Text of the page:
15 or 20 years ago I rejected ontology. I decided that it was impossible to know what, or even if, the “reality” of the world is. That stance has led to many consequences for me and my life. First, it led me to become very interesting in epistemology–in how we think we know things–as a substitute for ontology. That in turn brought me to the following: since I don’t know what or if anything really exists, I don’t actually “know” anything. I “believe” things, but knowing is beyond my, or any one else’s, capabilities. As a result, I always hold everything I believe in some level of doubt.
Don’t get me wrong. I believe and live my life as if the tables and chairs and people and other objects you and I commonly discuss are real. My argument about not knowing they exist is purely a result of my definition of “knowing”–something which is certain and beyond doubt. Not knowing, however, is not an excuse for not acting on the beliefs I hold. Instead, I feel I must act on my beliefs and at the same time call them into question. I hope and believe this gives me a more considered approach to my life, one in which I am always reconsidering, pondering; never am I vulnerable to fanatical and unquestioned belief in any idea.
One unfortunate aspect of my radically empirical stance toward ontology is that it subsumes the world into my own subjectivity. This has been done many times before, though in different ways, starting (in the Western tradition) with at least Hume and coming forward to the post-modernists of today. This idea also negates the existence of my fellow humans, a ridiculously solipsistic way to live my life.
All this was called into question when I read Brian Cantwell Smith’s On the Origin of Objects. Smith comes from a computer science background, but his brilliant book is one of the least known and most profound books of contemporary philosophy that I know. I could go on and on about it, but I will restrict myself to a brief summary of the main idea as I understand it. Smith was trying to get robots to recognize trash and pick it up. This turns out to be remarkably difficult. How can a robot tell the difference between, say, a gum wrapper and a change in the pattern of your carpet? How can the robot know when a small rug is a small rug and not trash? And there’s still the problem of my trash being perhaps your treasure. From this problem, Smith began to see that it is the relationships between objects in the world that defines those objects. In the end, he posits that there is something out there (he calls it “flux”) and that the flux is defined as objects by its relationships to other parts of the flux. The more different parts of the world interact with each other, the more they define each other. This is easier to see with people relationships (as in my friend and I help to make each other who we are), but it is equally applicable between people and inanimate objects and even between two or more inanimate objects.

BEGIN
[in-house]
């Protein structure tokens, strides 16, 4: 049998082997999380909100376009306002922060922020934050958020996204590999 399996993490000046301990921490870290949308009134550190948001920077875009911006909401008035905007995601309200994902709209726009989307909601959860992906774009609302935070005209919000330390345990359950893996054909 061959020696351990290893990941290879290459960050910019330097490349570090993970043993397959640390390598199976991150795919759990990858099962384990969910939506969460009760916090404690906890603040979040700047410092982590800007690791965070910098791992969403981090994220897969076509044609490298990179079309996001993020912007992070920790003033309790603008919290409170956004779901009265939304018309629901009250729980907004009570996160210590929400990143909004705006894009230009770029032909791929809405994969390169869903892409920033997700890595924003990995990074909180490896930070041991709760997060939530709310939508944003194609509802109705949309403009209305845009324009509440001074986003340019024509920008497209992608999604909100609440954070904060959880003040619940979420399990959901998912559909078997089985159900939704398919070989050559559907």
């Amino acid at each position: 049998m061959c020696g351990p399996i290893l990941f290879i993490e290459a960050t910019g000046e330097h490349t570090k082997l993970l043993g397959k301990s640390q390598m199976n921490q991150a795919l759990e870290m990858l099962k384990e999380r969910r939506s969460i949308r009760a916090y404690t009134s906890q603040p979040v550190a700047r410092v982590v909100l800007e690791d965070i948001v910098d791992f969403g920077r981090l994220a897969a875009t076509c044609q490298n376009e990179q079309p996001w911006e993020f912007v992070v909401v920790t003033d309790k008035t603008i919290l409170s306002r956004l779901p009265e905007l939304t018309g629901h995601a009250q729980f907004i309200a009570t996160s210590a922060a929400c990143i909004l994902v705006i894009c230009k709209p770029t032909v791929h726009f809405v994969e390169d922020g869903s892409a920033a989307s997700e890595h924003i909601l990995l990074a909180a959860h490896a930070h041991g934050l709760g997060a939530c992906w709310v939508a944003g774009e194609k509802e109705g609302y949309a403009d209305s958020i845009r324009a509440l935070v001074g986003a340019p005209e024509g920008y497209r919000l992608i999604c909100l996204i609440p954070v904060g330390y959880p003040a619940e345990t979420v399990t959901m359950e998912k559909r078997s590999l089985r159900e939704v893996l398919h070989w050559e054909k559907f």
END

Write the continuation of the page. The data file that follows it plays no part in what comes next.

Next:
Perhaps this idea is obvious to you. For me, it was a revelation of sorts. It reclaims ontology, makes it relevant, and combines it with epistemology, since it is through the relationships between us and the world that the world (and us) are defined and those same relationships are how we know the world. That is, it is through the process of knowing the world that we define what it is and we are. There is stuff out there and both its reality and our own are affected by each other.
Looking further at the political and social consequences of my solipsistic philosophical stance, I see that the denial of reality outside my own mind, and the consequent negation of other human lives, is a profoundly dehumanizing position. This was recently brought more to the fore as I began to read Paulo Friere’s Pedagogy of the Oppressed. I’m only just finishing the first chapter, but his analysis of my stance toward reality leaves me in an untenable position:
The separation of objectivity from subjectivity, the denial of the latter when analyzing reality or acting upon it, is objectivism. On the other hand, the denial of objectivity in analysis or action, resulting in a subjectivism which leads to solipsistic positions, denies action itself by denying objective reality. Neither objectivism nor subjectivism . . . is propounded here, but rather subjectivity and objectivity in constant dialectical relationship.
Since I believe in action, I need both subjectivity and objectivity, as Freire points out. (Freire’s argument is nicely mirrored in Smith’s, though in different terms and contexts.) I’ll work on it. That is, I’ll work on both believing and knowing and the relationships between the two ideas.